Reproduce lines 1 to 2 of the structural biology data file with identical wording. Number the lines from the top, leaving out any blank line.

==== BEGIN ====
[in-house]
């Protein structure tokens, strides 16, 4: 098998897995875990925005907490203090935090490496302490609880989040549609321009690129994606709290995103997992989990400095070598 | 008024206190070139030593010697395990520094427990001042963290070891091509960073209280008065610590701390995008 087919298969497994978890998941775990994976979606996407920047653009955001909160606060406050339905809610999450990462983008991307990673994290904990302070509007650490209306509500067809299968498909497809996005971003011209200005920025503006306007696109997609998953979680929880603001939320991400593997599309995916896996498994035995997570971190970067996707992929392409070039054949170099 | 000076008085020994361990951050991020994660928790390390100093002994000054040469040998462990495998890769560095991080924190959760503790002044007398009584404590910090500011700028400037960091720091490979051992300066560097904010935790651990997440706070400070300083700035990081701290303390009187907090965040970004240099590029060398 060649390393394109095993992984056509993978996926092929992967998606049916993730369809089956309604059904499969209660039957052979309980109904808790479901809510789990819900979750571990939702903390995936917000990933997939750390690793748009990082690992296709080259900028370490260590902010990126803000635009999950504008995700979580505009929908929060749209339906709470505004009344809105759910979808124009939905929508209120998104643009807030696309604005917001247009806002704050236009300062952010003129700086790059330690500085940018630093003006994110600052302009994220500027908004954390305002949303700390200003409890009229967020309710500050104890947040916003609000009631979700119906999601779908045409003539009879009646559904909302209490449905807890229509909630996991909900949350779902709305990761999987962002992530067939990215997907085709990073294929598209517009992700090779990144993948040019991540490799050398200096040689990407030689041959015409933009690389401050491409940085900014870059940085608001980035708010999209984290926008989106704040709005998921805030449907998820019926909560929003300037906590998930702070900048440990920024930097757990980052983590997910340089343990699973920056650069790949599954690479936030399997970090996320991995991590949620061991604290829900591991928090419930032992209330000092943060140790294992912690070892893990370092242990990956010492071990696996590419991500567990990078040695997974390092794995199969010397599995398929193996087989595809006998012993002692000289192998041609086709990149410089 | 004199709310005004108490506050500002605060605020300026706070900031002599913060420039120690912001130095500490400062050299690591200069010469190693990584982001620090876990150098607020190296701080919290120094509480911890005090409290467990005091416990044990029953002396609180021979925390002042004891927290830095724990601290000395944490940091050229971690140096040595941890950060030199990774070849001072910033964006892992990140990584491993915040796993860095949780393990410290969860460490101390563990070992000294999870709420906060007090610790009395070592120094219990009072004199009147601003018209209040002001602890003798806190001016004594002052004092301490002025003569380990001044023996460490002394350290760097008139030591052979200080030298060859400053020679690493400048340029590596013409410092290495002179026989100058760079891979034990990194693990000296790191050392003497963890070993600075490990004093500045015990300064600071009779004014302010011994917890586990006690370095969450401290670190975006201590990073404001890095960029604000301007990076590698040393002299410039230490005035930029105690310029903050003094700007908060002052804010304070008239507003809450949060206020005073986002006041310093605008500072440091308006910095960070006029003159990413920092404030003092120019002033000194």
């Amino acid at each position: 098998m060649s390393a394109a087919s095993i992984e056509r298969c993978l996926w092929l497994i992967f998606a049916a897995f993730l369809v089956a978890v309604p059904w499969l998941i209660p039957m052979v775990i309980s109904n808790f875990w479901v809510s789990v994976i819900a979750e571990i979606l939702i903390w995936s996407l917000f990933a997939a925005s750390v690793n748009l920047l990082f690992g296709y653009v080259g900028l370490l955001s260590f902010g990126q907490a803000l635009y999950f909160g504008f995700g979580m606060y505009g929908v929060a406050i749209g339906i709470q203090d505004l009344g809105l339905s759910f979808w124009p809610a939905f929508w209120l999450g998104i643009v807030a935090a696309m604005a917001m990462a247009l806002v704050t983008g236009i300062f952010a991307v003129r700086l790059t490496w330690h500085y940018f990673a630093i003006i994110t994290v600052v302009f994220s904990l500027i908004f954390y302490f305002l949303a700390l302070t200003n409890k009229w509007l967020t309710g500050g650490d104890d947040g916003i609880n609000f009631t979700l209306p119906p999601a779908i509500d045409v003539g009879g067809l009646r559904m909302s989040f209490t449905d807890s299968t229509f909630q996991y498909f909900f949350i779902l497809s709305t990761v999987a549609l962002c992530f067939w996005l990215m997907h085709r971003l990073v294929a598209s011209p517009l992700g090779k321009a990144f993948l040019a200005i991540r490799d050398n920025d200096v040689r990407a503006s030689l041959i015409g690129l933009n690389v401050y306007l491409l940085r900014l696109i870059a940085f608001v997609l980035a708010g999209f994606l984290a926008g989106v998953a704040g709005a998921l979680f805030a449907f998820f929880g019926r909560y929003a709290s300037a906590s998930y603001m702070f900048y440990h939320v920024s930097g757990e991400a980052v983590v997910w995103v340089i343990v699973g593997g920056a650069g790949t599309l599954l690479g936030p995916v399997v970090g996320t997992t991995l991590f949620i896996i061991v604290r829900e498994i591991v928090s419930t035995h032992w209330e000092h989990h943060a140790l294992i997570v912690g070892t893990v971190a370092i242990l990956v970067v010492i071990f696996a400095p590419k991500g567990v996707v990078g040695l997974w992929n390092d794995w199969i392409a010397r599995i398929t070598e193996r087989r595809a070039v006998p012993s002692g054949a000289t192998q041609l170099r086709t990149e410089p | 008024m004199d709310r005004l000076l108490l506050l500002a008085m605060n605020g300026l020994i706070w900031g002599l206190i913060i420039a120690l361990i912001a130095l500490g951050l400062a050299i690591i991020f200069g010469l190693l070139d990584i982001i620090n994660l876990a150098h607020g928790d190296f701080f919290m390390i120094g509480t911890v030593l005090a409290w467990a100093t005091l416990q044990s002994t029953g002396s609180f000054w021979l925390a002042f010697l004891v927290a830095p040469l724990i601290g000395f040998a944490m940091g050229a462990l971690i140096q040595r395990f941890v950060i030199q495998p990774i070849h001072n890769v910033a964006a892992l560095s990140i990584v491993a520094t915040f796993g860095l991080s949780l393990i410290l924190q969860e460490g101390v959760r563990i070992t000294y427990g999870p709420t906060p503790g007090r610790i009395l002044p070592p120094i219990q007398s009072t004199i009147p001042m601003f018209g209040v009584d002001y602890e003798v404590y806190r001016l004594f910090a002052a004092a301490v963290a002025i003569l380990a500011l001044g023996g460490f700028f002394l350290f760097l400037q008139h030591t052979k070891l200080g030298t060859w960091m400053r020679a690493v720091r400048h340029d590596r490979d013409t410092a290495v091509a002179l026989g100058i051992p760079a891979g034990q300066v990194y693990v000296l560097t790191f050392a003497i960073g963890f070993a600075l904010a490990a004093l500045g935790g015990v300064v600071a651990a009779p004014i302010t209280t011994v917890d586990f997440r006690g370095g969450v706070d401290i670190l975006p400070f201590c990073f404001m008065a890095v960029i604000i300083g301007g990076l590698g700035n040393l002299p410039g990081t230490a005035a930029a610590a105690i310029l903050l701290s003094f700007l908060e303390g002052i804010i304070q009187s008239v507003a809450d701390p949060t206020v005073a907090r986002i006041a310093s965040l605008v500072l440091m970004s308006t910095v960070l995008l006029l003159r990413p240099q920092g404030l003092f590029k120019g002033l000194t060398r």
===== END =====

[in-house]
């Protein structure tokens, strides 16, 4: 098998897995875990925005907490203090935090490496302490609880989040549609321009690129994606709290995103997992989990400095070598 | 008024206190070139030593010697395990520094427990001042963290070891091509960073209280008065610590701390995008 087919298969497994978890998941775990994976979606996407920047653009955001909160606060406050339905809610999450990462983008991307990673994290904990302070509007650490209306509500067809299968498909497809996005971003011209200005920025503006306007696109997609998953979680929880603001939320991400593997599309995916896996498994035995997570971190970067996707992929392409070039054949170099 | 000076008085020994361990951050991020994660928790390390100093002994000054040469040998462990495998890769560095991080924190959760503790002044007398009584404590910090500011700028400037960091720091490979051992300066560097904010935790651990997440706070400070300083700035990081701290303390009187907090965040970004240099590029060398 060649390393394109095993992984056509993978996926092929992967998606049916993730369809089956309604059904499969209660039957052979309980109904808790479901809510789990819900979750571990939702903390995936917000990933997939750390690793748009990082690992296709080259900028370490260590902010990126803000635009999950504008995700979580505009929908929060749209339906709470505004009344809105759910979808124009939905929508209120998104643009807030696309604005917001247009806002704050236009300062952010003129700086790059330690500085940018630093003006994110600052302009994220500027908004954390305002949303700390200003409890009229967020309710500050104890947040916003609000009631979700119906999601779908045409003539009879009646559904909302209490449905807890229509909630996991909900949350779902709305990761999987962002992530067939990215997907085709990073294929598209517009992700090779990144993948040019991540490799050398200096040689990407030689041959015409933009690389401050491409940085900014870059940085608001980035708010999209984290926008989106704040709005998921805030449907998820019926909560929003300037906590998930702070900048440990920024930097757990980052983590997910340089343990699973920056650069790949599954690479936030399997970090996320991995991590949620061991604290829900591991928090419930032992209330000092943060140790294992912690070892893990370092242990990956010492071990696996590419991500567990990078040695997974390092794995199969010397599995398929193996087989595809006998012993002692000289192998041609086709990149410089 | 004199709310005004108490506050500002605060605020300026706070900031002599913060420039120690912001130095500490400062050299690591200069010469190693990584982001620090876990150098607020190296701080919290120094509480911890005090409290467990005091416990044990029953002396609180021979925390002042004891927290830095724990601290000395944490940091050229971690140096040595941890950060030199990774070849001072910033964006892992990140990584491993915040796993860095949780393990410290969860460490101390563990070992000294999870709420906060007090610790009395070592120094219990009072004199009147601003018209209040002001602890003798806190001016004594002052004092301490002025003569380990001044023996460490002394350290760097008139030591052979200080030298060859400053020679690493400048340029590596013409410092290495002179026989100058760079891979034990990194693990000296790191050392003497963890070993600075490990004093500045015990300064600071009779004014302010011994917890586990006690370095969450401290670190975006201590990073404001890095960029604000301007990076590698040393002299410039230490005035930029105690310029903050003094700007908060002052804010304070008239507003809450949060206020005073986002006041310093605008500072440091308006910095960070006029003159990413920092404030003092120019002033000194």